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Science: The genetic code for weight control has finally been found!
Science: The genetic code for weight control has finally been found! Science’s latest achievement, in order to “uncover” the obesity gene, the researchers used the large-scale DNA exome sequencing of 645,626 people to reveal the unknown “gene code” in the biology of human obesity that affects BMI.
According to statistics, there are currently about 3 billion people in the world who are overweight or suffering from obesity. As we all know, obesity can bring dyslipidemia, type 2 diabetes (T2DM), high blood pressure, etc., and these series of health problems are risk factors for cardiovascular diseases (CVDs). Therefore, obesity will also independently affect the development and death of cardiovascular diseases.
Figure The dangers of obesity
Image source: pinterest.com
Just recently, the Center for Regenerating Metagenetics and researchers from New York Medical College, Duke University, University of Pennsylvania and other universities jointly published a research paper in Science titled: Sequencing of 640,000 exomes identifies GPR75 variants associated with protection from obesity. Researchers sequenced more than 600,000 exons from the United Kingdom, the United States and Mexico and found 16 rare coding variants.
Through the results of sequencing and analyzing the exomes of the three cohorts, the authors identified and found that rare non-synonymous variants in the exons of 16 genes were associated with genome-wide BMI (body mass index). Five of the 16 genes have aroused the interest of researchers. These five genes are the previously mentioned GIPR, GPR151, MC4R, GPR75 (G protein-coupled receptor 75), and CALCR (calcitonin receptor). They are widely used. Five G protein-coupled receptors (GPCRs) expressed in the brain and central nervous system. GPCRs is the largest class of drug targets in the human genome.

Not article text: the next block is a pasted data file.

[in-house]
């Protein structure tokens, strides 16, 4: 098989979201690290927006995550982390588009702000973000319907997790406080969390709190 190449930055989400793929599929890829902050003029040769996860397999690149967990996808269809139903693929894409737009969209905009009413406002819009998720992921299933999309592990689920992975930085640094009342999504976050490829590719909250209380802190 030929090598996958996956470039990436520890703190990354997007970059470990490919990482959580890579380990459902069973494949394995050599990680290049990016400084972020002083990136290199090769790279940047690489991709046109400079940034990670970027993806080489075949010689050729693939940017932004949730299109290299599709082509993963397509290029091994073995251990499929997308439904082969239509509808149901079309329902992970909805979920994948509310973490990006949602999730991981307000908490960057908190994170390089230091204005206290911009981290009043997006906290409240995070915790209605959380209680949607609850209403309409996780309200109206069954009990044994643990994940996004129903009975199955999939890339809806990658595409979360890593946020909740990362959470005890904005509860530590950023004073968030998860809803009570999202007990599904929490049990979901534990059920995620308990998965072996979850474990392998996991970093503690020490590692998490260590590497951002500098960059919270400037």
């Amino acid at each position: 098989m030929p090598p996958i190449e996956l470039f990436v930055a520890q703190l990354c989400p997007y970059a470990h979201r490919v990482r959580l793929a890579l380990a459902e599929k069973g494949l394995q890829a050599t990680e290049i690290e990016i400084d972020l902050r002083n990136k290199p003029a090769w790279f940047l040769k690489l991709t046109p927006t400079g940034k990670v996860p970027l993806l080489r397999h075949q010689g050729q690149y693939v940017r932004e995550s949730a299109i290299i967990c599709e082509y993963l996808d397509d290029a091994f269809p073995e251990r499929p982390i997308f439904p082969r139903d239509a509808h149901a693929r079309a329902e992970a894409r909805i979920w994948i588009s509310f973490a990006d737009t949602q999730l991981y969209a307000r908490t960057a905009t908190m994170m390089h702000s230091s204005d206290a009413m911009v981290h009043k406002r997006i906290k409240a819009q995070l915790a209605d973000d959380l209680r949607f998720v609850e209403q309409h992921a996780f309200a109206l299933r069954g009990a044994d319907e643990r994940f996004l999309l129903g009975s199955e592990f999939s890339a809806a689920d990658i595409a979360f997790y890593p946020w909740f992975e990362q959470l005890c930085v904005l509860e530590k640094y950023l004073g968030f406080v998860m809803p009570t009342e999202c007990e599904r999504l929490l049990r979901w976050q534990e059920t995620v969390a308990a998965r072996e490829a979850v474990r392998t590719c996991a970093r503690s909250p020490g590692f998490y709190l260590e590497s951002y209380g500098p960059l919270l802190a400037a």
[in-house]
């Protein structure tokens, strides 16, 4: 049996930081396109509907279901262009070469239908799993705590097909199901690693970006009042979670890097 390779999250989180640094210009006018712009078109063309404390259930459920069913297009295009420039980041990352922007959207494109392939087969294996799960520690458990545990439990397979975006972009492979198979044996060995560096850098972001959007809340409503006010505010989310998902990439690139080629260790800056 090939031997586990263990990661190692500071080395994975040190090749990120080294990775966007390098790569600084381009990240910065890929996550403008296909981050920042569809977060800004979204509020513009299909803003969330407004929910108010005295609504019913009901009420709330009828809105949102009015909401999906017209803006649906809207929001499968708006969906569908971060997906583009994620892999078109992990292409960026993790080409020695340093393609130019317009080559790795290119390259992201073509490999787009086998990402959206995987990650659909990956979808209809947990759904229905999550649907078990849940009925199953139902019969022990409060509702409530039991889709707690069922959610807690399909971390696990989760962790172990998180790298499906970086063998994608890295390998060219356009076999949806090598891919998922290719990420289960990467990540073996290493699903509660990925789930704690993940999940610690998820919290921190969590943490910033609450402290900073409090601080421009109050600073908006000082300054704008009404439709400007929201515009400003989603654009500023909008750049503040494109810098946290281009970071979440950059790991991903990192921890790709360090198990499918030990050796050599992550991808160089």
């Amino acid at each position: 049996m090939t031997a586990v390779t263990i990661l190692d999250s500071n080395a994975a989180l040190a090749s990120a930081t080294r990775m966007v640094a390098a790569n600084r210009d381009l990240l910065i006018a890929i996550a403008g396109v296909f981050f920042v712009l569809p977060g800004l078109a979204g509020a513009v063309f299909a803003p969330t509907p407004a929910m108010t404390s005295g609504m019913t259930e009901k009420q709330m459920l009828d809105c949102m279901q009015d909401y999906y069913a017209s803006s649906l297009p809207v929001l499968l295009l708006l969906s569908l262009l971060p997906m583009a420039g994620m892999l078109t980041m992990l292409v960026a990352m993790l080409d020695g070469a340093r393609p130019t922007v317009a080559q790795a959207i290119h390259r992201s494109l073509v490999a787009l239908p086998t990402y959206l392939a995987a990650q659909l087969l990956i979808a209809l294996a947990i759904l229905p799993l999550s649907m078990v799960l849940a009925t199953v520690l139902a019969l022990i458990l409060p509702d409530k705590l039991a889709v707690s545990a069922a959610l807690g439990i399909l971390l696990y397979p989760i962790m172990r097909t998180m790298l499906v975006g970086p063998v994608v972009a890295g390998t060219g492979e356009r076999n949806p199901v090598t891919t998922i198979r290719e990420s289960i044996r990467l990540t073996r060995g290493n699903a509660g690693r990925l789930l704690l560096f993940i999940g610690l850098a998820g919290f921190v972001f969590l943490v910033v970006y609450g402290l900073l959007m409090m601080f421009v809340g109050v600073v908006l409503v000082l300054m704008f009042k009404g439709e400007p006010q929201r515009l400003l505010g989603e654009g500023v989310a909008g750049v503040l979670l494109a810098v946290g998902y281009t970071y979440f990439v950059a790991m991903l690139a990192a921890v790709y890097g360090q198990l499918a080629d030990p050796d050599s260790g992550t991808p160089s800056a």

Among these 16 genes, there are two genes MC4R (Melanocortin 4 receptor) (published in Cell Journal) and PCSK1 (Proprotein convertase subtilisin/kexin type 1) are known to be related to the cause of monogenic obesity. There are two genes GPR151 (G Protein-coupled receptor 151) and rare coding gene variants of GIPR (Gastricinhibitory polypeptide receptor) have been found to be associated with BMI.
The GPR75 gene encodes a GPCR that is highly expressed in cross-species brains, and in the authors’ exome analysis, this GPCR is the most effective association with lower BMI (Figure 1). A truncated variant of the protein in GPR75 was found in about 4/10,000 sequenced populations, and the risk of obesity in heterozygous carriers was reduced by 54%.
Figure 1 The protein truncation variant of GPR75 is associated with a lower body mass index in humans
Furthermore, in order to further explore the function of GPR75, the authors knocked out Gpr75 in a mouse model of obesity induced by a high-fat diet. The authors found that knocking out Gpr75 can resist high-quality diet-induced obesity and prevent abnormal glucose and insulin metabolism caused by high-fat diet in mice. Moreover, the lack of one copy of Gpr75+/- mice will reduce their body weight by 25%, while the lack of two copies of Gpr75-/- will cause a 44% weight loss, and the lack of Gpr75 will also cause leptin/adiponectin The ratio is significantly reduced (Figure 2).
Figure 2 BMI-related gene discovery based on exome sequencing
These results show that large-scale exome sequencing has a very statistical ability to identify large-effect coding variant associations and drug targets of complex traits, and inhibiting the GPR75 gene is a strategy for the treatment of obesity and new drug development. hand”.
This article was not only published in the Science Journal , Science Journal also published a viewpoint article (PERSPECTIVE) which highly praised the article , calling it “discovered the gene for weight control”. For this work, this It will bring a deep understanding of the genetics behind human obesity.
(source:internet, reference only)